Heart(y) news: clinical trial updates, Oct 29



No firm conclusions about HDL cholesterol can be drawn from JUPITER sub-analysis
The JUPITER trial (Justification for the Use of Statins in Primary Prevention: An Intervention Trial Evaluating Rosuvastatin) investigated the efficacy of the anti-cholesterol drug rosuvastatin in preventing cardiovascular disease. Based on the JUPITER results, a paper has been published that claims that “a normal, healthy individual has level of low density lipoprotein (LDL), known as “bad cholesterol”, substantially lowered with a potent statin, then the level of HDL “good cholesterol” in that person no longer bears any relation to the remaining cardiovascular risk.”
However, the European Society of Cardiology (ESC) has expressed concerns about the paper’s claims and interpretations that might be easily misinterpreted as raising HDL levels having no beneficial cardiovascular effects.

RENEW: Intense diet/exercise improves weight, CV risk factors, in severely obese
More and more clinical trials on lifestyle-based interventions are being conducted. One such trial is the Re-Energize with Nutrition, Exercise and Weight Loss (RENEW) which studied the effect of intensive lifestyle interventions in the extremely obese. The results were very encouraging and will be discussed in detail in another post.

NIH blood pressure trial expands to include more older adults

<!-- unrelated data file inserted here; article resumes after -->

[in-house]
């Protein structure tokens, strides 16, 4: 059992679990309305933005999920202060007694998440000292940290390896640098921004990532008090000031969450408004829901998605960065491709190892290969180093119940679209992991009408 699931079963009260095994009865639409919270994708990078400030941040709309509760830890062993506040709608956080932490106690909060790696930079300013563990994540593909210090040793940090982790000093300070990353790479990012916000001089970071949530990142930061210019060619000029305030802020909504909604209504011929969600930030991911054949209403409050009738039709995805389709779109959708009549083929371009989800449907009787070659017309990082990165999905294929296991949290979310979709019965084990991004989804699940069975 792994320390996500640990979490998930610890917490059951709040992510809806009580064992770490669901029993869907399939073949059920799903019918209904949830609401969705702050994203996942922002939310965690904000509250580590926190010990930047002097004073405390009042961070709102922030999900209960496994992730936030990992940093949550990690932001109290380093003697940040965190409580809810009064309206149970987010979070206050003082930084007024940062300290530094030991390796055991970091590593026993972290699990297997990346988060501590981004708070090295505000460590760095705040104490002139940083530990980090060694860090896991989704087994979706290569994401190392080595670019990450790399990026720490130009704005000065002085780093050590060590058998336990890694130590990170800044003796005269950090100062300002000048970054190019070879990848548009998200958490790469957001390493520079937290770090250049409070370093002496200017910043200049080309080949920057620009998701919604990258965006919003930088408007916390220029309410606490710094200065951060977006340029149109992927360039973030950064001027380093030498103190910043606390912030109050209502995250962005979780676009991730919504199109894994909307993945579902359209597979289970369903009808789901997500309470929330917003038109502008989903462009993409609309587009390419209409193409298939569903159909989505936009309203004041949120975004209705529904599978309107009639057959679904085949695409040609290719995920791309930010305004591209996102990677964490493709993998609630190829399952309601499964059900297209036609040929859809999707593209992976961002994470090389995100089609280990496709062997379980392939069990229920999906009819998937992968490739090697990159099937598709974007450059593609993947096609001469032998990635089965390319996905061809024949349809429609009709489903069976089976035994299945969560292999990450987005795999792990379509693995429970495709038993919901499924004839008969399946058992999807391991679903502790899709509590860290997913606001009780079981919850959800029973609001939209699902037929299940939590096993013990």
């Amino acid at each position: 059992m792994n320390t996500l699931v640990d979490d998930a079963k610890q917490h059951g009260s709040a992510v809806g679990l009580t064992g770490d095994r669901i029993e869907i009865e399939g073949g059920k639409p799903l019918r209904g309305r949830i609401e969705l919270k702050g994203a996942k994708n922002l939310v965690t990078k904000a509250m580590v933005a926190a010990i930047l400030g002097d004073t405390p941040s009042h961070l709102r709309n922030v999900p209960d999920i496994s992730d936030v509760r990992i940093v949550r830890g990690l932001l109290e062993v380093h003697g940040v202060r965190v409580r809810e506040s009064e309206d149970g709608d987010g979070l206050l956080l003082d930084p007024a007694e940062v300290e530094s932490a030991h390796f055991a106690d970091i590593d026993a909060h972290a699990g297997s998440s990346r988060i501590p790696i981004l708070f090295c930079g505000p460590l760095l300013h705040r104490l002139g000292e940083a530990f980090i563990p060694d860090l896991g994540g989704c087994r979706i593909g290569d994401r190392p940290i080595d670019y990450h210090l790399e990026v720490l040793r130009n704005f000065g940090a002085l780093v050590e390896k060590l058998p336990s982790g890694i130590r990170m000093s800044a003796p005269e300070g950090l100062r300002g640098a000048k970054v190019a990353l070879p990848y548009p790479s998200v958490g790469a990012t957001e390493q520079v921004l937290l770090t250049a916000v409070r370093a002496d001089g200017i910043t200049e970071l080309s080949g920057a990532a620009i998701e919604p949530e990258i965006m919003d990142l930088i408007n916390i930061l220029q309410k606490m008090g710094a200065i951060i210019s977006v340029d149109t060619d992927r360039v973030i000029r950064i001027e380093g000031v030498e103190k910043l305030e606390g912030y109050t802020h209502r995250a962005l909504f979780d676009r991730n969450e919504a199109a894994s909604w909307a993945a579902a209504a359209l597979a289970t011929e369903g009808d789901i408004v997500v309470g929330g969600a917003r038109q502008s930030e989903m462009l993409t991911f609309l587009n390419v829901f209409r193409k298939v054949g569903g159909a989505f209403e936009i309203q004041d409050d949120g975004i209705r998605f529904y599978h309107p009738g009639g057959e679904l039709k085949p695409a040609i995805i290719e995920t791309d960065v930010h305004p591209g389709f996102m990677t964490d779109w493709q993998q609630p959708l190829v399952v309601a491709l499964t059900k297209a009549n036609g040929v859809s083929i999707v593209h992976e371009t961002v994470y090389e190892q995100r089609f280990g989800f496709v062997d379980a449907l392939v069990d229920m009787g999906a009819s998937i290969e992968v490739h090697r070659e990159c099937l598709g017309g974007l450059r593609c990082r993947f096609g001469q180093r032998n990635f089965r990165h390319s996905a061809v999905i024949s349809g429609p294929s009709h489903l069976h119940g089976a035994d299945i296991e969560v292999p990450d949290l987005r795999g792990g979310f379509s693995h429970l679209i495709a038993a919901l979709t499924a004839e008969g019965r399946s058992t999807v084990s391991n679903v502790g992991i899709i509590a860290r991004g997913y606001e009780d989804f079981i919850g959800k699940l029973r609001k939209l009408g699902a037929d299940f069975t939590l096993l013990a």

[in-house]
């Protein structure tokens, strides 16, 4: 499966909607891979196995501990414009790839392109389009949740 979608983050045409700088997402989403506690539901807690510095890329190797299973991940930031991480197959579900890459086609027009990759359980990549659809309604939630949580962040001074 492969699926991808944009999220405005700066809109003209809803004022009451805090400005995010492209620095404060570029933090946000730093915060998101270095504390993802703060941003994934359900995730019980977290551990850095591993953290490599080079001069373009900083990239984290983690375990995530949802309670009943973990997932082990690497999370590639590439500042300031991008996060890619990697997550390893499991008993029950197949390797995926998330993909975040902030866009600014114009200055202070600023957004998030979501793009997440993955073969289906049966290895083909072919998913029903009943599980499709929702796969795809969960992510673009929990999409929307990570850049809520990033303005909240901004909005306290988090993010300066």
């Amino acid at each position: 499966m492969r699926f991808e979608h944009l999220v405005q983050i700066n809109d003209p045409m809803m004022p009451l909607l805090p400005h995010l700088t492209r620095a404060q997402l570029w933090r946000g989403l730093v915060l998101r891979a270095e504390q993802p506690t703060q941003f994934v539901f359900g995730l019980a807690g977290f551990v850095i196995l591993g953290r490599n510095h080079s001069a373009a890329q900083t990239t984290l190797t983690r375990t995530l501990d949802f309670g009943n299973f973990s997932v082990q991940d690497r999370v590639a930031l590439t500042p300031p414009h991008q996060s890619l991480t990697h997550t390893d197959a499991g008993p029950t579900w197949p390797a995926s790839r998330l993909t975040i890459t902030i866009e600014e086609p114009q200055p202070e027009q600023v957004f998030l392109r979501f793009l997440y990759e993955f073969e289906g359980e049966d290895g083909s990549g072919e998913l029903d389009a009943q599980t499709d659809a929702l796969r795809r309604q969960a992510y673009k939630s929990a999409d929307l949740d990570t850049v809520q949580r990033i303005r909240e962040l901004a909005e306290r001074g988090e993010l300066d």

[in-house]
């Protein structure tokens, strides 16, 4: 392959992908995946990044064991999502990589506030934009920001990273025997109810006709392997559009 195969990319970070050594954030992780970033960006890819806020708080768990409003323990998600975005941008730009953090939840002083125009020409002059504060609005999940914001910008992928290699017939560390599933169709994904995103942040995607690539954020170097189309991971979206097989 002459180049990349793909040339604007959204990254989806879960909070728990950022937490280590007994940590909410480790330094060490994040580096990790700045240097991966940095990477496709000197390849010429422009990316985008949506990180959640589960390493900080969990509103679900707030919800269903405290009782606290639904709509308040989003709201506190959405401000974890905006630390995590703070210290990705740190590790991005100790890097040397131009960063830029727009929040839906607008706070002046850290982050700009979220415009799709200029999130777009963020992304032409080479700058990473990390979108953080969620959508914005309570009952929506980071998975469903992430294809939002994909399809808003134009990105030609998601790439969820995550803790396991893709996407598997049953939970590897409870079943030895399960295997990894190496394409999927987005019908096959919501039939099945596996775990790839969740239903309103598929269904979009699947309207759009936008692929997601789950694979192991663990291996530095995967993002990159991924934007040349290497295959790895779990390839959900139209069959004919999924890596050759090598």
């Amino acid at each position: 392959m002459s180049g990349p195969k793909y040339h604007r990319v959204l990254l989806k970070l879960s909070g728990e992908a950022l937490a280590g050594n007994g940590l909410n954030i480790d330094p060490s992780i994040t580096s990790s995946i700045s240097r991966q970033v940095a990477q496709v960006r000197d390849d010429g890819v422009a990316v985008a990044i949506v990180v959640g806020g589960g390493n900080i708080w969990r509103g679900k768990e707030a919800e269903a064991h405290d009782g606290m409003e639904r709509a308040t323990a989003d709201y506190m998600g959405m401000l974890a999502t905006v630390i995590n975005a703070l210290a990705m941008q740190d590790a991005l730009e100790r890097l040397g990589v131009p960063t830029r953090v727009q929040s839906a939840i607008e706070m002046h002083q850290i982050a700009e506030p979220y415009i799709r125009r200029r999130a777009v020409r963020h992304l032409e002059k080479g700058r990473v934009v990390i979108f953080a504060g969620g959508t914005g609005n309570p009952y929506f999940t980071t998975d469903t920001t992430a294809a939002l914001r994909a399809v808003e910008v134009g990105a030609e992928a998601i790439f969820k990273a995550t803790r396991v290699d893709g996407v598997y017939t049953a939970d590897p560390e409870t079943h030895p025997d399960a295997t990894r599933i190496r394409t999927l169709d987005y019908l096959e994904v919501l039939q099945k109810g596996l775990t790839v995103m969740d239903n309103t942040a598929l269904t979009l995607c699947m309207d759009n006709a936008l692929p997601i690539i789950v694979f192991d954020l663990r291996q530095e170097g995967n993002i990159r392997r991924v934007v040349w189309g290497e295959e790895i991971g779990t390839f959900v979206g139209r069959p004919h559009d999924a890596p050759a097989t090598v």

The Systolic Blood Pressure Intervention Trial (SPRINT) trial is enrolling more elderly adults, e.g. an additional 1,750 study participants aged above 75. The trial is investigating how blood pressure range in is related to cardiovascular and kidney diseases, age-related cognitive decline, and dementia. According to Dr. Susan B. Shurin:

No large-scale clinical trial has examined the impact of aggressively lowering systolic blood pressure among older adults. The SPRINT study and the senior expansion address four of the 10 common causes of death and disability in adults over 75 years: heart disease, stroke, kidney failure, and dementia. The addition of these participants promises to provide useful scientific and public health information on a large and growing segment of the population.”

FDA stopped enrolment in TIDE trial
The enrolment for Thiazolidinedione Intervention with Vitamin D Evaluation (TIDE) trial which compared the cardiovascular effects of long-term treatment with rosiglitazone vs. pioglitazone was stopped in July by the US FDA in connection with safety issues regarding rosiglitazone (Avandia). After postmarketing data review, European drug authorities suspended rosiglitazone from the EU market. In the US, Avandia remains but increased warnings.

Liraglutide in nondiabetics: Weight and BP improve at two years in extension trial
Finally, a drug-based trial with encouraging results. The diabetes drug liraglutide (Victoza) seems to be also effective as a weight loss drug in non-diabetic patients. Furthermore, it is helps in blood pressure control. However, liraglutide still has to overcome the hurdle of strict regulations on cardiovascular safety so that it doesn’t go the way of sibutramine.

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NOTE: The contents in this blog are for informational purposes only, and should not be construed as medical advice, diagnosis, treatment or a substitute for professional care. Always seek the advice of your physician or other qualified health professional before making changes to any existing treatment or program. Some of the information presented in this blog may already be out of date.
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